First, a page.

Charitable Choices: Steacy Pinney CEO of Calgary Reads

Calgary Reads provides all the essentials for children to become thriving readers—their very own books, strong reading role models, and safe, fun reading spaces! We got a chance to speak with Steacy Pinney the CEO of Calgary Reads to learn more about their organization.

Describe your charity/non-profit in a few sentences.

Calgary Reads is an early literacy organization changing the lives of children and their families. By bringing children the essentials they need to become thriving readers—their very own books, strong reading role models, and safe, fun places to read—we help put them on the path to success in school and in life.

What problem does it aim to solve?

We aren’t born to be able to read. It’s a skill that has to be developed and children need caring adults in their lives to help them learn how to read. If children can’t read at grade level by Grade 3, it’s unlikely they’ll ever catch up. We also know that 25 percent of Canadian children grow up in a home without books and that there can be a word gap of millions of words between children living in economically disadvantaged homes and those that are advantaged.

The danger is, without this fundamental skill that makes all learning possible, without the chance to develop a love of reading, and without that special bonding time with a caring adult, children are at risk of struggling in school, mental health challenges, and increased risk of poverty as an adult.

When did you start/join it?

Calgary Reads is coming upon its 20th anniversary! We are proud to have been building a vibrant reading community and making a difference for so many children and families in this time—and to grow a community of passionate supporters who make our work possible.

What made you want to get involved?

I first became involved in 1998 as a member of the Junior League of Calgary. A teacher had approached us about the need for volunteers to read with students because she understood what a difference it made to have that one-on-one reading time, especially for struggling readers and students from homes where reading isn’t part of the routine. I was an elementary school teacher myself and an early literacy consultant. At the time, in the US, there was a big movement to improve literacy among America’s youth. A new program, America Reads, aimed to ensure every child is reading by Grade 3. Those two things are a big part of the impetus for both Calgary Reads and my early involvement in developing our first tutor program.

What was the situation like when you started?

When I was an education student, there was a real focus on learning how to teach reading. We sometimes forget this is not an inherent skill and neither is helping a young person learn how to read. Over the years, this focus has changed in some post-secondary institutions, so teacher candidates are not being equipped to reflect upon their own reading identity or to receive the training they need to ensure every child can achieve grade-level reading.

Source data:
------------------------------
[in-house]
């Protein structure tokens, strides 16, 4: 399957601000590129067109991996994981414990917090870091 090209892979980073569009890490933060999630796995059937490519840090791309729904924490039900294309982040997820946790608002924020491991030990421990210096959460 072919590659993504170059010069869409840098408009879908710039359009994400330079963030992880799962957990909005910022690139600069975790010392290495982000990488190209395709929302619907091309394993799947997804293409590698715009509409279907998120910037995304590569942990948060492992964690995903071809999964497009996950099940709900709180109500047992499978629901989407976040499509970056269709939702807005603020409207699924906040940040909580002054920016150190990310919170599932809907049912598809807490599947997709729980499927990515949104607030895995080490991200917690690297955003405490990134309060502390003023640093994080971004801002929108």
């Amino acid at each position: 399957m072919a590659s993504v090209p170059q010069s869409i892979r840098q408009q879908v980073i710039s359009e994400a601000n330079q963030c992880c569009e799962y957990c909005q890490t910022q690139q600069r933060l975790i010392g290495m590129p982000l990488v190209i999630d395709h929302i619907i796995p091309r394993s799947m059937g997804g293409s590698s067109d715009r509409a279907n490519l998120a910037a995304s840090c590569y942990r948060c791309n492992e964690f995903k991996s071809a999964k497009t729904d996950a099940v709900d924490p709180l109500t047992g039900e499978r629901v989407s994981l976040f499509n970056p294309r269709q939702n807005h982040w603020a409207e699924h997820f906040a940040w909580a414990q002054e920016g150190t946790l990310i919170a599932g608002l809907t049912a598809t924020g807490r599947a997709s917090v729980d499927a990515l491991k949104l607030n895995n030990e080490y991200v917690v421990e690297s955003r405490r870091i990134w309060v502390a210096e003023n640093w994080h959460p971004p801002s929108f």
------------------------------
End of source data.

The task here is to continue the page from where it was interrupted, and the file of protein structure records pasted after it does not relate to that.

How has it changed since?

Calgary Reads volunteers are no longer doing a one-to-one reading in schools, but we are fortunate to have found a way to digitize our read-aloud program. wee read is a free, virtual, self-paced online tool both caregivers, reading volunteers and those in education can use to support young readers in meaningful ways in the new world we find ourselves in. What’s wonderful is it’s accessible to anyone anywhere, so we’re excited about being able to expand our reach to even more children.

Calgary Reads now focuses on supporting families in so many ways, and we’re also able to do that through our Little Red Reading House in Inglewood, where we inspire a love of reading in the home and special reading places at home. It’s also where our Book Bank is located so we can ensure all children have access to their own books as book ownership is critical to experiencing the confidence and joy of reading.

What more needs to be done?

What hasn’t changed is the simple solution that children really just need someone with the will and skill and time to sit down and read with them, one on one. We say it takes a village to raise a reader and if we can all invest in this solution, we’ll all benefit for years to come. Funding to support early literacy initiatives as a lever of change in reducing poverty will go such a long way. We’re always leaning on our incredible team of volunteers, champions, board members, and community supporters to keep alive our focus of a child’s right to read.

How can our readers help?

There are so many ways to get involved and join us in creating change! We’re always looking for volunteers in a variety of capacities, from sorting books at the Book Bank to refilling Little Free Libraries to reading with children. We hope to engage volunteers for our very missed Big Book Sale again someday soon. We also have a lot of ways for organizations to get involved and partner with us to deliver programs, resources, and other exciting opportunities. Of course, donations go such a long way in helping us get books to children furthest from opportunity. To learn more, visit

Do you have any events coming up?

We’re looking forward to carrying on our exciting 3-6-9 series in the fall. This series of talks features leaders who are also working to create positive change through literacy and early childhood learning. The talk is named after three critical stages: At age 3, we’re helping children develop the vocabulary they need to be school-ready at age 6, and to be able to successfully make the shift at age 9 from learning to read to reading to learn—so they can succeed in school and in life. Stay tuned on our social channels for our fall events!

Where can we follow you?

@calgaryreads on Twitter, Instagram, and Facebook

PAY IT FORWARD: What is an awesome local charity that you love?

I would recommend two of our amazing partners: CUPS and Families Matter.